Benchmark Results: Batman: Arkham City
Starting at 1680x1050, Nvidia's GeForce GTX 660 Ti easily handles the Extreme detail preset with 8x MSAA enabled. We set tessellation level to Normal because there's little advantage to setting it any higher. Also, we disable PhysX to keep our results comparable (though it's worth noting that turning PhysX on gives the GeForce cards a visual advantage in certain areas of the game that AMD's boards can't match).
There's a frame rate drop at the beginning of the benchmark, but that's a glitch that occurs when the test switches between scenes. Thus, none of these solutions drop below 40 FPS during the part of the test that represents game play.
The same performance dip affects 1920x1080, but only Nvidia's GeForce GTX 580 is forced below 40 FPS during the rendered part of the test. All of the cards we're testing perform well, and although the Radeon HD 7870 and GeForce GTX 660 Ti are clearly competitors, the 7870 takes a measurable lead. The GeForce GTX 670 and Radeon HD 7950 perform similarly, and the Radeon HD 7970 leads.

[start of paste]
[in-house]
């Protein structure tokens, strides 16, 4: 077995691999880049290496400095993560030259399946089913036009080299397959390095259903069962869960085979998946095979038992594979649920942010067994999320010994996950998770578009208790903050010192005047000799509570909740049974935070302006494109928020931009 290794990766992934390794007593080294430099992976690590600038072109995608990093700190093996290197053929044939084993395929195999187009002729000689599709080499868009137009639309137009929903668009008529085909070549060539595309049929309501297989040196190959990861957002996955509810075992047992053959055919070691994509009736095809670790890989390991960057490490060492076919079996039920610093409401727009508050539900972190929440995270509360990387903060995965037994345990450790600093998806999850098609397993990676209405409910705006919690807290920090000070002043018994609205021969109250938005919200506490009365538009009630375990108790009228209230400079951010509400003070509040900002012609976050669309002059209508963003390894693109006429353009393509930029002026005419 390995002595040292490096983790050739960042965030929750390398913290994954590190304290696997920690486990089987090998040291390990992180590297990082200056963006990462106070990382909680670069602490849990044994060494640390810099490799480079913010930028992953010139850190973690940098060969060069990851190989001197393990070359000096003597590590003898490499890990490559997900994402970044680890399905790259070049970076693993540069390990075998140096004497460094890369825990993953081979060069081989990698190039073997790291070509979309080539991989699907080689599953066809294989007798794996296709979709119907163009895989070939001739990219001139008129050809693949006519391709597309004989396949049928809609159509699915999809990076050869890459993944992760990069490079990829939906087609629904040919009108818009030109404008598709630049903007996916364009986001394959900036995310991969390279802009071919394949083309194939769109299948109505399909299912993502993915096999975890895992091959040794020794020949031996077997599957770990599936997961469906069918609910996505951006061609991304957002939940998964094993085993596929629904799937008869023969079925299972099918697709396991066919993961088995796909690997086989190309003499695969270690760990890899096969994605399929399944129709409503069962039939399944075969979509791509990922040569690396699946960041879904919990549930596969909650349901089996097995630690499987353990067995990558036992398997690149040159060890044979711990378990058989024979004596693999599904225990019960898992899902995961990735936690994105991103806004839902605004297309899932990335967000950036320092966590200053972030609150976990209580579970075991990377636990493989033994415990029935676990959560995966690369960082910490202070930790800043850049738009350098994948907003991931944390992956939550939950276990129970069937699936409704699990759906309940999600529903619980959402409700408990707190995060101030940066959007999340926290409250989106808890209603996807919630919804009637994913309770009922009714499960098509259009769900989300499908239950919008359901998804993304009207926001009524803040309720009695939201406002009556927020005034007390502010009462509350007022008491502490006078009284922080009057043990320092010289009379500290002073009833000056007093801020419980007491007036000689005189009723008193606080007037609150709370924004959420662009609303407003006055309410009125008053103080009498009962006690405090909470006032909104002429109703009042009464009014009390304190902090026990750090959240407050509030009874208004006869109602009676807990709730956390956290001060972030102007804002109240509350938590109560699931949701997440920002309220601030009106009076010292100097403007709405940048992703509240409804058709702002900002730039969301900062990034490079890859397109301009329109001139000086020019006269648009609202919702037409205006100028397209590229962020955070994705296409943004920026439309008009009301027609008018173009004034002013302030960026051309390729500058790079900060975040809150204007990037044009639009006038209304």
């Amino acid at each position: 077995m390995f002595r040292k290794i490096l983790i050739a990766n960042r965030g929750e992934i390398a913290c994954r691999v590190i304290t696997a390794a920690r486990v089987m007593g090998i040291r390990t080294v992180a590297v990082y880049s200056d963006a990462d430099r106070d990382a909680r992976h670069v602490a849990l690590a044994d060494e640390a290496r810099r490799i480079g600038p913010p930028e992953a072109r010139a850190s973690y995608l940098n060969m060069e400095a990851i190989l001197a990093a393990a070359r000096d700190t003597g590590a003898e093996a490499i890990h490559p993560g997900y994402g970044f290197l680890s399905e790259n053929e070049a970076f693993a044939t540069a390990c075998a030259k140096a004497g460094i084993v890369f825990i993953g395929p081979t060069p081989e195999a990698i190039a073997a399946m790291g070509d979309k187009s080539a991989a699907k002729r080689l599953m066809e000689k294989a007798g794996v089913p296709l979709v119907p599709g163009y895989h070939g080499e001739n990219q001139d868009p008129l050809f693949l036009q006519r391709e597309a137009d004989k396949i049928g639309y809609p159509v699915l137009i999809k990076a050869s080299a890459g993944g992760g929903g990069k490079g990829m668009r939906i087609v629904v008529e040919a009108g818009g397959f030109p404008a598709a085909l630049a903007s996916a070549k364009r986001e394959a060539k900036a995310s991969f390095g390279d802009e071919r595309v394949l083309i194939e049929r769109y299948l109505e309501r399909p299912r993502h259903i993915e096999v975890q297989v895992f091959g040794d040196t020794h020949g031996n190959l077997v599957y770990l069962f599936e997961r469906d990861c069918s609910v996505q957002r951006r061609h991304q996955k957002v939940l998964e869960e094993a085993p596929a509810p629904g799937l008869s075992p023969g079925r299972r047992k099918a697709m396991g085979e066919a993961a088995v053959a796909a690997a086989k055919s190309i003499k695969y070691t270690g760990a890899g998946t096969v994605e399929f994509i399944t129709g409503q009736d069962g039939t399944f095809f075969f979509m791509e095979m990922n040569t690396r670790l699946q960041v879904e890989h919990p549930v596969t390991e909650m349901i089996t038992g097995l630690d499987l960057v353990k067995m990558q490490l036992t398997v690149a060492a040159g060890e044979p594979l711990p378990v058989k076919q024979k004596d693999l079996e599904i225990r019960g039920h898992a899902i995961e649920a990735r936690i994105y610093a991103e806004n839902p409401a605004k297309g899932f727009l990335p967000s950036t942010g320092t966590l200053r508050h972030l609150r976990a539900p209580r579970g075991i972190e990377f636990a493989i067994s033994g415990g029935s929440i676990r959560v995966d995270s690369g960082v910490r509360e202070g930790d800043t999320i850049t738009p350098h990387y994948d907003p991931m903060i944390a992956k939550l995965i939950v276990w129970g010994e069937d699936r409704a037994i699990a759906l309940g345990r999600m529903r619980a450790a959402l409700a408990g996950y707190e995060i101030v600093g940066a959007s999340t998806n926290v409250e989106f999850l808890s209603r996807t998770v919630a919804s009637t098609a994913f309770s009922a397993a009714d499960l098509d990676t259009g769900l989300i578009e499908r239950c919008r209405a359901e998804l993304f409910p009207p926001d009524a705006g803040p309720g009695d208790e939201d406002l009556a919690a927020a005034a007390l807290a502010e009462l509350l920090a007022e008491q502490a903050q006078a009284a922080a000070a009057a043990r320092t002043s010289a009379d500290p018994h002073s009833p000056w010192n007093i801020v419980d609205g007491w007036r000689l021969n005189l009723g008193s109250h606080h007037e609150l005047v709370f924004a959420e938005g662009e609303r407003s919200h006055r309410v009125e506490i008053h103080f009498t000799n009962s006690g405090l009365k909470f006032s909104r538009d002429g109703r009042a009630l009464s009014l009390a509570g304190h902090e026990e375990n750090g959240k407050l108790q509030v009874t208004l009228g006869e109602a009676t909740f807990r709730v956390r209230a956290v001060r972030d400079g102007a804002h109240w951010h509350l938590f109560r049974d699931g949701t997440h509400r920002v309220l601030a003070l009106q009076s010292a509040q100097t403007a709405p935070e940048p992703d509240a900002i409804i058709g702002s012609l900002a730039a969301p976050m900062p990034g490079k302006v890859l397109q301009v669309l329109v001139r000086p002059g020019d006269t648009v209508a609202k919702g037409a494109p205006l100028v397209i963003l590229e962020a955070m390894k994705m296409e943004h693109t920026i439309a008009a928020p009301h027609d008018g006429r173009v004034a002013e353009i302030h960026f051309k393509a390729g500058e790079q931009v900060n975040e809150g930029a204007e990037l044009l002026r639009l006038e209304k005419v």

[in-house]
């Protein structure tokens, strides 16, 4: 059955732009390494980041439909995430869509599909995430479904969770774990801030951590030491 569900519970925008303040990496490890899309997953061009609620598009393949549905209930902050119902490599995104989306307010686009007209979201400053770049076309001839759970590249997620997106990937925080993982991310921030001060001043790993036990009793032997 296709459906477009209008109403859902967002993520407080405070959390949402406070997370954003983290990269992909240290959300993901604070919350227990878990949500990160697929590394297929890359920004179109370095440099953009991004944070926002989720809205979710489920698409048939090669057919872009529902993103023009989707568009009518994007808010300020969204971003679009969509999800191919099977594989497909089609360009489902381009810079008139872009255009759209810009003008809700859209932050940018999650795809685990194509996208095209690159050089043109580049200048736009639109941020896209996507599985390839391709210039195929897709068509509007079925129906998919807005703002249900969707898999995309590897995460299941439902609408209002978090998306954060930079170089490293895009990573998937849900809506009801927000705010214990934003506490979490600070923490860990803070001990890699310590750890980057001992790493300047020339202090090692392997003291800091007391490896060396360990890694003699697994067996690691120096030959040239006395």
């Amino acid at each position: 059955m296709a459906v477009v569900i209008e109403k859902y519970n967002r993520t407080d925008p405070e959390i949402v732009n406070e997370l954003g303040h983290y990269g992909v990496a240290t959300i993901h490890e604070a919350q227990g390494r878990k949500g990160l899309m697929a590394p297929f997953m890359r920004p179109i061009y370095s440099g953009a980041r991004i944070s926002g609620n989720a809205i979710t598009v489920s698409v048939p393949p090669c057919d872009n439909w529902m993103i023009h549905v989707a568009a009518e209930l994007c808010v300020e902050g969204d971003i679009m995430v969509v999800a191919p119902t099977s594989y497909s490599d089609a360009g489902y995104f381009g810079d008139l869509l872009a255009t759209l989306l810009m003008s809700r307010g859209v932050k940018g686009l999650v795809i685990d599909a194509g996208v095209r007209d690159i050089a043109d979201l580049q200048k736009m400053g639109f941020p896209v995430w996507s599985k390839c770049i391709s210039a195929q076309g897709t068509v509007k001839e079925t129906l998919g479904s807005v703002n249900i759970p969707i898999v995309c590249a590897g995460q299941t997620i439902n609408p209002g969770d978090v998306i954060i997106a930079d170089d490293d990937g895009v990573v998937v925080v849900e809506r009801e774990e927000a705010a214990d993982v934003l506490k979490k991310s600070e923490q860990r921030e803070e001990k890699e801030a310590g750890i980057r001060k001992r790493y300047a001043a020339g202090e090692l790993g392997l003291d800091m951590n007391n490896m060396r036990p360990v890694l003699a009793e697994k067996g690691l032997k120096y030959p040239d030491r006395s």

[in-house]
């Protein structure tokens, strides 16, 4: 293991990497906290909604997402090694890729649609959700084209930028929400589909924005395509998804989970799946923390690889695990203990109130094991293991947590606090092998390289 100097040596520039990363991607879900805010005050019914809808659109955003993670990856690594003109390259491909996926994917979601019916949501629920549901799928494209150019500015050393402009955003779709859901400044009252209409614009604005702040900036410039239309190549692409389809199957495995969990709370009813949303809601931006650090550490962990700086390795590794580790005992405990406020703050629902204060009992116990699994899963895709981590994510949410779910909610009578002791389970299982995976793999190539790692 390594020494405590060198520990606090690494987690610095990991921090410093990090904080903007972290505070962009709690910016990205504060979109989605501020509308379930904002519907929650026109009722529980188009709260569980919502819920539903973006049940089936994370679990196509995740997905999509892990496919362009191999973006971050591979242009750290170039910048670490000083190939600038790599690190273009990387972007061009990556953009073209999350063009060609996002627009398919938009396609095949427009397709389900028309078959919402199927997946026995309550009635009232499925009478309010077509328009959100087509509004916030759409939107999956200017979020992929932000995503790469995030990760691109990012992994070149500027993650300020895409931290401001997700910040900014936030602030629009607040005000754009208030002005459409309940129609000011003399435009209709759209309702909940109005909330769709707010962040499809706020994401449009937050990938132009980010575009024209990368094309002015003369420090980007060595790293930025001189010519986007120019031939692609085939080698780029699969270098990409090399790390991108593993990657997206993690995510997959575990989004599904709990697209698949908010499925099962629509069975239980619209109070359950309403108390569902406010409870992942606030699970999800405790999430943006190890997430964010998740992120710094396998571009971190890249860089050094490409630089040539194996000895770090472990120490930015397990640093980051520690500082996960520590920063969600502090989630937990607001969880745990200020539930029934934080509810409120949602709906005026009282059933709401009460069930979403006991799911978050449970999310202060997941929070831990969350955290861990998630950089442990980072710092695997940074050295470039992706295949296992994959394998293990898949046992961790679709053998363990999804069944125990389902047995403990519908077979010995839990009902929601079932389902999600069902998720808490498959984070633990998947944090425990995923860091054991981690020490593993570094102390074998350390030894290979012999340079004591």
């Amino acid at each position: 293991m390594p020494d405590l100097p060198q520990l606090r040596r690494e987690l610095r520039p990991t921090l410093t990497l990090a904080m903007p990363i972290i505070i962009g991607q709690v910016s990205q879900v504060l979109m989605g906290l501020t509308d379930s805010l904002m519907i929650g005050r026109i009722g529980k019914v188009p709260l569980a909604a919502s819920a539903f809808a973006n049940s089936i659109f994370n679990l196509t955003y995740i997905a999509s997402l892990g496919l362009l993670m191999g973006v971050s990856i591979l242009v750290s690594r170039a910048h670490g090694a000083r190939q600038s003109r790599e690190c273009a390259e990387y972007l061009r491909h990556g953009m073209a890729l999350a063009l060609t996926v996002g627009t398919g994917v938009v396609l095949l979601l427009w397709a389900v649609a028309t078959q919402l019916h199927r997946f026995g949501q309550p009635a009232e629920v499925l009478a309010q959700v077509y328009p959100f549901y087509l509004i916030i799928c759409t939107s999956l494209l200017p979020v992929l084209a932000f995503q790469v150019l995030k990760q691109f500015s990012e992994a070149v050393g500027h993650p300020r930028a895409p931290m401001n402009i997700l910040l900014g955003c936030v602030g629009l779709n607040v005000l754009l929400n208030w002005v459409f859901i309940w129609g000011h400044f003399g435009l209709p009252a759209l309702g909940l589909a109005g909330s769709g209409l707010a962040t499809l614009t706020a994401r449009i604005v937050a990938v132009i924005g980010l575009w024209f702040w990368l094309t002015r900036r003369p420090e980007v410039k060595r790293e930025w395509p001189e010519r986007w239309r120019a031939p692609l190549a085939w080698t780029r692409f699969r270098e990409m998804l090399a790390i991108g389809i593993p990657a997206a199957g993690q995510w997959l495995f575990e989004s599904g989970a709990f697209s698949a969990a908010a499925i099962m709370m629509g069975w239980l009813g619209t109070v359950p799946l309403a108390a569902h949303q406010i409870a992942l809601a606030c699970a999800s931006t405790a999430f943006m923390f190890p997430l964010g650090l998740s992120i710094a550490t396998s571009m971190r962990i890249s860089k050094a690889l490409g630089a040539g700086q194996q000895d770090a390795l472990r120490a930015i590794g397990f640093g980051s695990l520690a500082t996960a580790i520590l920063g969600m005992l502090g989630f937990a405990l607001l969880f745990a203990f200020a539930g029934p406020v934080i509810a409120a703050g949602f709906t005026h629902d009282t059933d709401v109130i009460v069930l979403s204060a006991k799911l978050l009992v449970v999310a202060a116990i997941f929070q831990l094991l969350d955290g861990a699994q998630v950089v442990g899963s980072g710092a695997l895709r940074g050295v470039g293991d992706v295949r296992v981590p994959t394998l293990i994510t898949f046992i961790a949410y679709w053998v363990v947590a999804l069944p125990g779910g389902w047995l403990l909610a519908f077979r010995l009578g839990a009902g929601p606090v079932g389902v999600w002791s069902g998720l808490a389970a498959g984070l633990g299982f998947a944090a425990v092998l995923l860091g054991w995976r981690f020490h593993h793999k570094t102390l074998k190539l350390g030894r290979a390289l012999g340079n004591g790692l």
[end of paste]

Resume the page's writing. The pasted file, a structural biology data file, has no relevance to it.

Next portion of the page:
In order to realize playable performance at 2560x1600, we had to drop multi-sample anti-aliasing to 4x, leaving tessellation at Normal and detail preset at Extreme. Ignoring the dip we see yet again, all three Radeons and Nvidia's GeForce GTX 580 suffer a slight drop to about 35 FPS at one point in the benchmark.
The settings we used for testing are very important. Nvidia's marketing material shows the GeForce GTX 660 Ti with a notable lead in Batman: Arkham Asylum. Indeed, when we used the same settings, the GTX 660 Ti beat AMD's Radeon HD 7870 by a margin of 84.5 to 76.7 FPS. Just remember that differences in architecture, memory bandwidth, and clock rates favor certain benchmark configurations. We picked our visual output to deliberately maximize what you can get from Nvidia's newest card, and we're quite comfortable with the combination of quality and performance.